else {
        local($AF_INET) = 2;
        local($address) = pack("C4",split(/\./,$name_or_addr));
        ($host,$aliases,$type,$length,@addresses) =

1. host
   via anonymous FTP from in dir pub/nameserver as host.[1c]
        (Chuck Hedrick/Rutgers is responsible for it.)

   A somewhat modified version is available from The mods were mostly for portability
   (to get it to work on our Ultrix systems, SunOS3.5 Suns and SGIs),
   plus a simple enhancement to allow it to accept multiple hosts to
   resolve. (NB - didn't try this)

2. dig <thanks to Mark Henderson & Dave Curry,,
        Kean Stump & many others...>

>> Dig (Version 2.0) - DNS query program required to run `doc`
>> Available via anonymous ftp from:
>> ( pub/dig.2.0.tar.Z or
>> prelinked with resolv.a as dig-obj.[sparc,sun3,vax].tar.Z
>> also from ( pub/dig.2.0.tar

Dave Curry ( sent the following example of "dig -x ip-addr"
(you can also use dig with the internet host name - e.g. "dig")

A much more informative response can be obtained with what I think is a
much more useful tool, "dig". Version 2.0 also lets you type the address
in the "normal" order without having to tack on all that
stuff. For example:

% dig -x

; <<>> DiG 2.0 <<>> -x
;; ->>HEADER<<- opcode: QUERY , status: NOERROR, id: 6
;; flags: qr rd ra ; Ques: 1, Ans: 1, Auth: 4, Addit: 4
;;, type = ANY, class = IN

;; ANSWERS: 23254 PTR


NS.UMR.EDU. 172673 A
EEC.UMR.EDU. 172673 A

;; Sent 1 pkts, answer found in time: 13 msec
;; FROM: to SERVER: default --
;; WHEN: Thu Sep 13 08:46:08 1990
;; MSG SIZE sent: 42 rcvd: 254

I.C. NIS (Nee YP) solution <From>

If you are running yp, you can use it to do the reverse query for you:

%ypmatch aaa.bbb.ccc.ddd hosts.byaddr

Hope this helps. you should read about the domain in the
DNS rfcs.

I.D. General Comment from previous summary by Manavendra K. Thakur
     (sent to me by Samm Finn)
A number of people made the observation that the nslookup syntax for
gethostbyaddr calls is terrible and that the "host" program (available
from is "simpler" and "does things like this much nicer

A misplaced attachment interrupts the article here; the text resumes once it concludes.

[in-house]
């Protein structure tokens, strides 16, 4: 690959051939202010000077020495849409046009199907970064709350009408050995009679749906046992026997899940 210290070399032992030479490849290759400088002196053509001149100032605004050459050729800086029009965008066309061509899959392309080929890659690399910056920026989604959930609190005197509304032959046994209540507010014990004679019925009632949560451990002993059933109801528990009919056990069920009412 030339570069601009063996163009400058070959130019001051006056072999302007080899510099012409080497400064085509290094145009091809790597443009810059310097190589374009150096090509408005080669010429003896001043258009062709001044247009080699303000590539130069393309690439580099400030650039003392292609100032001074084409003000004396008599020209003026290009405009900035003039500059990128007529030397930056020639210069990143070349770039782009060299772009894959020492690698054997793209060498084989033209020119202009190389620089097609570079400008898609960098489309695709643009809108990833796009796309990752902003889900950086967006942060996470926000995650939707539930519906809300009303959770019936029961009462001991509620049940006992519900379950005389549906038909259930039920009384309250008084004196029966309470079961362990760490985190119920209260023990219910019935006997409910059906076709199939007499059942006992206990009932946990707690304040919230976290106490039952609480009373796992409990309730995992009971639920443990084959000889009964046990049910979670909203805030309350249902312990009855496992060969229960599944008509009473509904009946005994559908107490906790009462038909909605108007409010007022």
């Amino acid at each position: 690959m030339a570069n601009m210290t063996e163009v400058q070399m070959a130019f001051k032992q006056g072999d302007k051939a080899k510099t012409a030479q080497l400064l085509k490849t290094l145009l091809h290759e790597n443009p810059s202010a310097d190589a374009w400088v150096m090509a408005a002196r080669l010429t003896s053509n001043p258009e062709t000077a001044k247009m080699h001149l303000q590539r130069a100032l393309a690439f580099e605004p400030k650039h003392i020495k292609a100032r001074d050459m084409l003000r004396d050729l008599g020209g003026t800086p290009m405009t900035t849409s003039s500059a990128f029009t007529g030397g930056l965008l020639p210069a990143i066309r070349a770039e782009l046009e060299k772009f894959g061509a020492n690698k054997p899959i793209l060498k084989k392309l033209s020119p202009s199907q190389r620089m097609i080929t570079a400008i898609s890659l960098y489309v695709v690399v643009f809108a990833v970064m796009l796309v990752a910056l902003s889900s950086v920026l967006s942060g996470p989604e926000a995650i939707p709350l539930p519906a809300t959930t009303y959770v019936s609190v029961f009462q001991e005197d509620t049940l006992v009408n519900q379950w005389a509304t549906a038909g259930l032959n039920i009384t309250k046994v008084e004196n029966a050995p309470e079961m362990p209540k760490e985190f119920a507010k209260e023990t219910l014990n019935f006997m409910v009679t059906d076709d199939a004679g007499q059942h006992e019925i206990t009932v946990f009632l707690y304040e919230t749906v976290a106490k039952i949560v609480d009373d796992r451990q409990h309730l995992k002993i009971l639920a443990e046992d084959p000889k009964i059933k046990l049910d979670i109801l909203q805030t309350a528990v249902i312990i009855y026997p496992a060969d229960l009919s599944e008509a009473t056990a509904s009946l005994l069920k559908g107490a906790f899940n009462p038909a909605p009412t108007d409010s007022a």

than nslookup." Unfortunately, the host.c code won't compile on a Sun
3 running SunOS 4.0.3. Looks like some definitions and declarations
are missing in the Sun version of some of the standard include files.
Dan Transue <> sent a mail message, however,
indicating that Sun 3 and Sun 4 binaries of the host program can be
retrieved via anonymous ftp from

About the nslookup vs. host issue, I would say that nslookup is
probably best suited to debugging than anything else. It allows you
to specify the server you want to connect with, and it provides
information about authoritative servers for a given domain as well as
handle MX, HINFO, and other query types. I would wholeheartedly agree
that if all you want to do is match up a hostname with an IP number
(or vice versa), then programs like host are far more preferable.

One last observation:

David Brownell <db@East.Sun.COM> cautioned that a number of
authoritative nameservers aren't configured properly to handle addr to
name resolutions, and Mike Walker <> added that
you should "Complain to the appropriate hostmaster if that seems to be
the case." David also pointed out that of course you also have to
have full network connectivity to reach nameservers in other domains.

II. For Dealing with attempted logins
- original posting was:
>The particular reason at the moment is that we had some "REPEATED LOGIN
>FAILURE" messages on our console from a host identified only by
>internet number.

Other things that you could try is traceroute to the number and see
what shows up on the way. I've found that many departments within a
domain don't bother to register with their name server. But you can
then call the higher level domain admin. and ask then what/who the IP
number belongs to.

From: U.S. MAIL: Columbia University
Yeah, we get a lot of them too. If the attempts appear to be
malicious (e.g. login failures by someone trying to guess "root",
"bin", "system", etc. I recommend following it up with the originating
sites administrators, with a copy to CERT (

From d3e101@ems10 Bill Eggers
There have been complicated ways using nameservers mentioned, but you could try
one simple method. Since you have an Internet address, you could just
telnet to it and see what the login banner says the hostname is. It's
possible this host has not been entered into any nameserver, so they
wouldn't know its hostname.

You can also finger the Internet address to find out the username(s) logged
into it, if you need a name to blame something on.
(NB: BTW, I had done this, but none of the current users had been logged in at the
time of the infraction.)

"O, Lord that lends me life, lend me a heart replete with thankfulness!"
 William Shakespeare: Henry VI, Part II; Act I, sc. 1, 1.19
Thanks again to all who posted!!

-- Wayne Little Internet: Phone: (314) 341-4546
USPS: Univ. of Missouri-Rolla, EE Dept., Rolla, MO 65401